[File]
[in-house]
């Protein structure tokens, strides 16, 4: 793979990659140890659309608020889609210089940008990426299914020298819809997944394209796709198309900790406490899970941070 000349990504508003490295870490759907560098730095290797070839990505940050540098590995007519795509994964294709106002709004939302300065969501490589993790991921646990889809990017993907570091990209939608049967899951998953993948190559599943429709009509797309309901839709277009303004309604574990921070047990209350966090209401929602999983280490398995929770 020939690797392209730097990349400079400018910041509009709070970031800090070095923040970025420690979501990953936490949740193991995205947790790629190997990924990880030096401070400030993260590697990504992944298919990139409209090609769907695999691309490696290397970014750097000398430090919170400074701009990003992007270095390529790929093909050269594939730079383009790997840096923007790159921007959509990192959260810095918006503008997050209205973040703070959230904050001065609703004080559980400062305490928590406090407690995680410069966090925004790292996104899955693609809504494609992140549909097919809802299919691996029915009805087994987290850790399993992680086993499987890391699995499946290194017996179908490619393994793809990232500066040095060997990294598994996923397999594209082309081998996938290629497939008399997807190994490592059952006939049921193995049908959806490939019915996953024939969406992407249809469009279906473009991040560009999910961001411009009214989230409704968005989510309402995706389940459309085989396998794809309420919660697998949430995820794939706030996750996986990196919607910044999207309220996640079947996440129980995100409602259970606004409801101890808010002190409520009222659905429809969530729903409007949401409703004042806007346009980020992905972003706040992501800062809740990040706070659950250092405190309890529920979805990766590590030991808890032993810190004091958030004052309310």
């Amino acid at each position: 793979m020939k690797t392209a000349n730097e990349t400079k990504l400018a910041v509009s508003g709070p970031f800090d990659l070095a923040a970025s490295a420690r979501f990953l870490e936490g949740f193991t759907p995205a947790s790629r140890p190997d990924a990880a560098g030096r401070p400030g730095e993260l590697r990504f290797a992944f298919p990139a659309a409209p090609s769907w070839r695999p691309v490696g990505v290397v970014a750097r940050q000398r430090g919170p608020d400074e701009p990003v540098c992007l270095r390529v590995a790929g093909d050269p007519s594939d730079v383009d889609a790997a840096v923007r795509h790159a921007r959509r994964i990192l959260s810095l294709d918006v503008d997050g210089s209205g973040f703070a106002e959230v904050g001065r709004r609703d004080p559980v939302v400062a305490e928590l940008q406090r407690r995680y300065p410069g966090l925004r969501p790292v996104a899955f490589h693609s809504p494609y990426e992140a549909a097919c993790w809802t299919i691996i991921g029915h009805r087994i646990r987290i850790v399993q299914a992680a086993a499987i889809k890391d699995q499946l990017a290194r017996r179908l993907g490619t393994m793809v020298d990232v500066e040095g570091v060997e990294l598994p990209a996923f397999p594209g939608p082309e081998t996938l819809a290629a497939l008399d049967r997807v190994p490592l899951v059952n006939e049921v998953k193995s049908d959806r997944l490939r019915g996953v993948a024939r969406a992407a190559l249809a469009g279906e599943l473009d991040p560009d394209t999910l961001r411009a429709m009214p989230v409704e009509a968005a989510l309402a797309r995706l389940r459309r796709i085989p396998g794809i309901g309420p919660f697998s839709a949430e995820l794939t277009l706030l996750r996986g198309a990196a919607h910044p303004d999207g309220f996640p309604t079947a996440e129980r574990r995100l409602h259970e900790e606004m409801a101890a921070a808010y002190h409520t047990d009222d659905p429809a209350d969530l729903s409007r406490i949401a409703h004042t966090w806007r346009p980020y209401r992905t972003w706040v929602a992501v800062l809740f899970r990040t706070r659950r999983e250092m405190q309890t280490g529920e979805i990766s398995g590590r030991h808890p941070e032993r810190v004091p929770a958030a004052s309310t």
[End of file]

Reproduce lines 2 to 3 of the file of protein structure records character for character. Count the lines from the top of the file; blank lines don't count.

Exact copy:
């Protein structure tokens, strides 16, 4: 793979990659140890659309608020889609210089940008990426299914020298819809997944394209796709198309900790406490899970941070 000349990504508003490295870490759907560098730095290797070839990505940050540098590995007519795509994964294709106002709004939302300065969501490589993790991921646990889809990017993907570091990209939608049967899951998953993948190559599943429709009509797309309901839709277009303004309604574990921070047990209350966090209401929602999983280490398995929770 020939690797392209730097990349400079400018910041509009709070970031800090070095923040970025420690979501990953936490949740193991995205947790790629190997990924990880030096401070400030993260590697990504992944298919990139409209090609769907695999691309490696290397970014750097000398430090919170400074701009990003992007270095390529790929093909050269594939730079383009790997840096923007790159921007959509990192959260810095918006503008997050209205973040703070959230904050001065609703004080559980400062305490928590406090407690995680410069966090925004790292996104899955693609809504494609992140549909097919809802299919691996029915009805087994987290850790399993992680086993499987890391699995499946290194017996179908490619393994793809990232500066040095060997990294598994996923397999594209082309081998996938290629497939008399997807190994490592059952006939049921193995049908959806490939019915996953024939969406992407249809469009279906473009991040560009999910961001411009009214989230409704968005989510309402995706389940459309085989396998794809309420919660697998949430995820794939706030996750996986990196919607910044999207309220996640079947996440129980995100409602259970606004409801101890808010002190409520009222659905429809969530729903409007949401409703004042806007346009980020992905972003706040992501800062809740990040706070659950250092405190309890529920979805990766590590030991808890032993810190004091958030004052309310």
């Amino acid at each position: 793979m020939k690797t392209a000349n730097e990349t400079k990504l400018a910041v509009s508003g709070p970031f800090d990659l070095a923040a970025s490295a420690r979501f990953l870490e936490g949740f193991t759907p995205a947790s790629r140890p190997d990924a990880a560098g030096r401070p400030g730095e993260l590697r990504f290797a992944f298919p990139a659309a409209p090609s769907w070839r695999p691309v490696g990505v290397v970014a750097r940050q000398r430090g919170p608020d400074e701009p990003v540098c992007l270095r390529v590995a790929g093909d050269p007519s594939d730079v383009d889609a790997a840096v923007r795509h790159a921007r959509r994964i990192l959260s810095l294709d918006v503008d997050g210089s209205g973040f703070a106002e959230v904050g001065r709004r609703d004080p559980v939302v400062a305490e928590l940008q406090r407690r995680y300065p410069g966090l925004r969501p790292v996104a899955f490589h693609s809504p494609y990426e992140a549909a097919c993790w809802t299919i691996i991921g029915h009805r087994i646990r987290i850790v399993q299914a992680a086993a499987i889809k890391d699995q499946l990017a290194r017996r179908l993907g490619t393994m793809v020298d990232v500066e040095g570091v060997e990294l598994p990209a996923f397999p594209g939608p082309e081998t996938l819809a290629a497939l008399d049967r997807v190994p490592l899951v059952n006939e049921v998953k193995s049908d959806r997944l490939r019915g996953v993948a024939r969406a992407a190559l249809a469009g279906e599943l473009d991040p560009d394209t999910l961001r411009a429709m009214p989230v409704e009509a968005a989510l309402a797309r995706l389940r459309r796709i085989p396998g794809i309901g309420p919660f697998s839709a949430e995820l794939t277009l706030l996750r996986g198309a990196a919607h910044p303004d999207g309220f996640p309604t079947a996440e129980r574990r995100l409602h259970e900790e606004m409801a101890a921070a808010y002190h409520t047990d009222d659905p429809a209350d969530l729903s409007r406490i949401a409703h004042t966090w806007r346009p980020y209401r992905t972003w706040v929602a992501v800062l809740f899970r990040t706070r659950r999983e250092m405190q309890t280490g529920e979805i990766s398995g590590r030991h808890p941070e032993r810190v004091p929770a958030a004052s309310t």